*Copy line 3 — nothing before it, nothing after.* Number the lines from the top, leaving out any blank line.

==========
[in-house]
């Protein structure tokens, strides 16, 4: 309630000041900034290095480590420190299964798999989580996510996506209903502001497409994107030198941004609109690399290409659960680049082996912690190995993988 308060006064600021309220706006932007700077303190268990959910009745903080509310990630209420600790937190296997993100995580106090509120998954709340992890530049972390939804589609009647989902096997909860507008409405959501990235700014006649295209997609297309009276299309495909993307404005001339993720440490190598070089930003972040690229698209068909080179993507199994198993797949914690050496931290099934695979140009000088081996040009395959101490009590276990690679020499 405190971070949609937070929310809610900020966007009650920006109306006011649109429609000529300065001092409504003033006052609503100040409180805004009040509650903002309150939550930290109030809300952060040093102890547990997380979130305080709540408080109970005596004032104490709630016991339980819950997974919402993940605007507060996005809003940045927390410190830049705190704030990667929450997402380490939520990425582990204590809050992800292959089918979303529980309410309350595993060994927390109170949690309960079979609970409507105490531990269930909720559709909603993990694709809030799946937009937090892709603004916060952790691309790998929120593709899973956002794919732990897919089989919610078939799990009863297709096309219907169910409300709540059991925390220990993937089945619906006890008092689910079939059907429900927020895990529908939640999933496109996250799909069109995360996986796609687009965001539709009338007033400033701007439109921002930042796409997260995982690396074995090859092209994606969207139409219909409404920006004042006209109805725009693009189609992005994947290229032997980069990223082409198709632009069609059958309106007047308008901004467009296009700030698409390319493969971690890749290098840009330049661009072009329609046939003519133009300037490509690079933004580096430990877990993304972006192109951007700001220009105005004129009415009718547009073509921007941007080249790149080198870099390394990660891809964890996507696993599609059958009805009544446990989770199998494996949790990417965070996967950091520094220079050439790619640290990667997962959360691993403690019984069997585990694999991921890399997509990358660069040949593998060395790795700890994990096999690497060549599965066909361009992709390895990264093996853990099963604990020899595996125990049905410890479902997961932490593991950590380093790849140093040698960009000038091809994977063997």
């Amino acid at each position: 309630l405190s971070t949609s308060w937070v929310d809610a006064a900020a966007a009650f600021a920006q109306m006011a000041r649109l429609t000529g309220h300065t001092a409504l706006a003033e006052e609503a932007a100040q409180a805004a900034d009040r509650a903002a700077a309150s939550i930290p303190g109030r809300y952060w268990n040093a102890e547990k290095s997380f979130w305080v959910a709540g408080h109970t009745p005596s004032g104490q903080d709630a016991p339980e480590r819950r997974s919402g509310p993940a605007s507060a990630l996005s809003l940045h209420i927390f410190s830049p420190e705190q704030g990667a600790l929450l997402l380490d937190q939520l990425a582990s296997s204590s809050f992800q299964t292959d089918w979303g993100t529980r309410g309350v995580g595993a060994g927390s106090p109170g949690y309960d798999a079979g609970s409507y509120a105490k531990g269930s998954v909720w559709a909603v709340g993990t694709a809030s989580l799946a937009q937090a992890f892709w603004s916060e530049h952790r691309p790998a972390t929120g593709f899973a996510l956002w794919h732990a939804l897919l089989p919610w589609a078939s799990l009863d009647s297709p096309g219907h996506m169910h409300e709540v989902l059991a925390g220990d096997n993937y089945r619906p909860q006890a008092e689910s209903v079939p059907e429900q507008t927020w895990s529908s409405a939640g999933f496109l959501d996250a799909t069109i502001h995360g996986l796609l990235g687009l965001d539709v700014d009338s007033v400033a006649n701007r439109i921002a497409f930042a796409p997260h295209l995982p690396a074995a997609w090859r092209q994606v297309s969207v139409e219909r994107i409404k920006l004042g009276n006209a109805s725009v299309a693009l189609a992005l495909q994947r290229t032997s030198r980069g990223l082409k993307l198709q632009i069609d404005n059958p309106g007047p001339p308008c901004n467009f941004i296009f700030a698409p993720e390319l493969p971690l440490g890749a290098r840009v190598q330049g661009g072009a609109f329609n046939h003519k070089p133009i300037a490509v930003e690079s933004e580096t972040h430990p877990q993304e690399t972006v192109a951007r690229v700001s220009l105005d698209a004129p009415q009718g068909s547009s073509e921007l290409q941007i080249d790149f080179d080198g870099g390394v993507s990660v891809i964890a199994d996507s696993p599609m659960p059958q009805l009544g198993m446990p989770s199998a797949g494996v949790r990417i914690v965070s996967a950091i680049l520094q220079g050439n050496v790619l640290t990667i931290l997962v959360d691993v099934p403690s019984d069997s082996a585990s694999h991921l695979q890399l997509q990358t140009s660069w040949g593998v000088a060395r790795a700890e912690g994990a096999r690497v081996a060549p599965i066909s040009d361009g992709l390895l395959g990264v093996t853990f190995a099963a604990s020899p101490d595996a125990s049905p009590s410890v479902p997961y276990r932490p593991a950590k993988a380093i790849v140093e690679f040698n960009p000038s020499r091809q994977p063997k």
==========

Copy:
């Amino acid at each position: 309630l405190s971070t949609s308060w937070v929310d809610a006064a900020a966007a009650f600021a920006q109306m006011a000041r649109l429609t000529g309220h300065t001092a409504l706006a003033e006052e609503a932007a100040q409180a805004a900034d009040r509650a903002a700077a309150s939550i930290p303190g109030r809300y952060w268990n040093a102890e547990k290095s997380f979130w305080v959910a709540g408080h109970t009745p005596s004032g104490q903080d709630a016991p339980e480590r819950r997974s919402g509310p993940a605007s507060a990630l996005s809003l940045h209420i927390f410190s830049p420190e705190q704030g990667a600790l929450l997402l380490d937190q939520l990425a582990s296997s204590s809050f992800q299964t292959d089918w979303g993100t529980r309410g309350v995580g595993a060994g927390s106090p109170g949690y309960d798999a079979g609970s409507y509120a105490k531990g269930s998954v909720w559709a909603v709340g993990t694709a809030s989580l799946a937009q937090a992890f892709w603004s916060e530049h952790r691309p790998a972390t929120g593709f899973a996510l956002w794919h732990a939804l897919l089989p919610w589609a078939s799990l009863d009647s297709p096309g219907h996506m169910h409300e709540v989902l059991a925390g220990d096997n993937y089945r619906p909860q006890a008092e689910s209903v079939p059907e429900q507008t927020w895990s529908s409405a939640g999933f496109l959501d996250a799909t069109i502001h995360g996986l796609l990235g687009l965001d539709v700014d009338s007033v400033a006649n701007r439109i921002a497409f930042a796409p997260h295209l995982p690396a074995a997609w090859r092209q994606v297309s969207v139409e219909r994107i409404k920006l004042g009276n006209a109805s725009v299309a693009l189609a992005l495909q994947r290229t032997s030198r980069g990223l082409k993307l198709q632009i069609d404005n059958p309106g007047p001339p308008c901004n467009f941004i296009f700030a698409p993720e390319l493969p971690l440490g890749a290098r840009v190598q330049g661009g072009a609109f329609n046939h003519k070089p133009i300037a490509v930003e690079s933004e580096t972040h430990p877990q993304e690399t972006v192109a951007r690229v700001s220009l105005d698209a004129p009415q009718g068909s547009s073509e921007l290409q941007i080249d790149f080179d080198g870099g390394v993507s990660v891809i964890a199994d996507s696993p599609m659960p059958q009805l009544g198993m446990p989770s199998a797949g494996v949790r990417i914690v965070s996967a950091i680049l520094q220079g050439n050496v790619l640290t990667i931290l997962v959360d691993v099934p403690s019984d069997s082996a585990s694999h991921l695979q890399l997509q990358t140009s660069w040949g593998v000088a060395r790795a700890e912690g994990a096999r690497v081996a060549p599965i066909s040009d361009g992709l390895l395959g990264v093996t853990f190995a099963a604990s020899p101490d595996a125990s049905p009590s410890v479902p997961y276990r932490p593991a950590k993988a380093i790849v140093e690679f040698n960009p000038s020499r091809q994977p063997k």